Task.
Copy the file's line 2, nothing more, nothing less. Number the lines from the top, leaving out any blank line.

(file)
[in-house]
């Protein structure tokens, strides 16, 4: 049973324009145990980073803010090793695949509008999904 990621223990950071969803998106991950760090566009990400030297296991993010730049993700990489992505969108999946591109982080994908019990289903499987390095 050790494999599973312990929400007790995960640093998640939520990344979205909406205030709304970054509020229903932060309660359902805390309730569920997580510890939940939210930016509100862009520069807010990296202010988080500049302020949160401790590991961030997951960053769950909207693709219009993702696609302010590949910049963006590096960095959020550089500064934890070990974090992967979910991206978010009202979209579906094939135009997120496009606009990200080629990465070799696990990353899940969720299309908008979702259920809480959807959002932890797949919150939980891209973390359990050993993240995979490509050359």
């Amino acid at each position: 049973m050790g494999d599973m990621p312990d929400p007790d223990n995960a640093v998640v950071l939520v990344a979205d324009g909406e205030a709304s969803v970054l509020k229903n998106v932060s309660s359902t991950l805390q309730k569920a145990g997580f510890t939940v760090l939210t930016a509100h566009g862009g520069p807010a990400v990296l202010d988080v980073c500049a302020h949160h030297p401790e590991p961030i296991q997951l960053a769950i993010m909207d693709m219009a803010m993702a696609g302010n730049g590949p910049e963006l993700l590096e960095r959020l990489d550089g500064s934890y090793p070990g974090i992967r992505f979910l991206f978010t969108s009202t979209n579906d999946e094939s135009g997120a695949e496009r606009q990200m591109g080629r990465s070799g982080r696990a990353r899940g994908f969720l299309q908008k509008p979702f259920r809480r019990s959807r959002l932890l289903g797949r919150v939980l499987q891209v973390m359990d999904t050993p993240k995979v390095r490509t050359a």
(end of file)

């Protein structure tokens, strides 16, 4: 049973324009145990980073803010090793695949509008999904 990621223990950071969803998106991950760090566009990400030297296991993010730049993700990489992505969108999946591109982080994908019990289903499987390095 050790494999599973312990929400007790995960640093998640939520990344979205909406205030709304970054509020229903932060309660359902805390309730569920997580510890939940939210930016509100862009520069807010990296202010988080500049302020949160401790590991961030997951960053769950909207693709219009993702696609302010590949910049963006590096960095959020550089500064934890070990974090992967979910991206978010009202979209579906094939135009997120496009606009990200080629990465070799696990990353899940969720299309908008979702259920809480959807959002932890797949919150939980891209973390359990050993993240995979490509050359």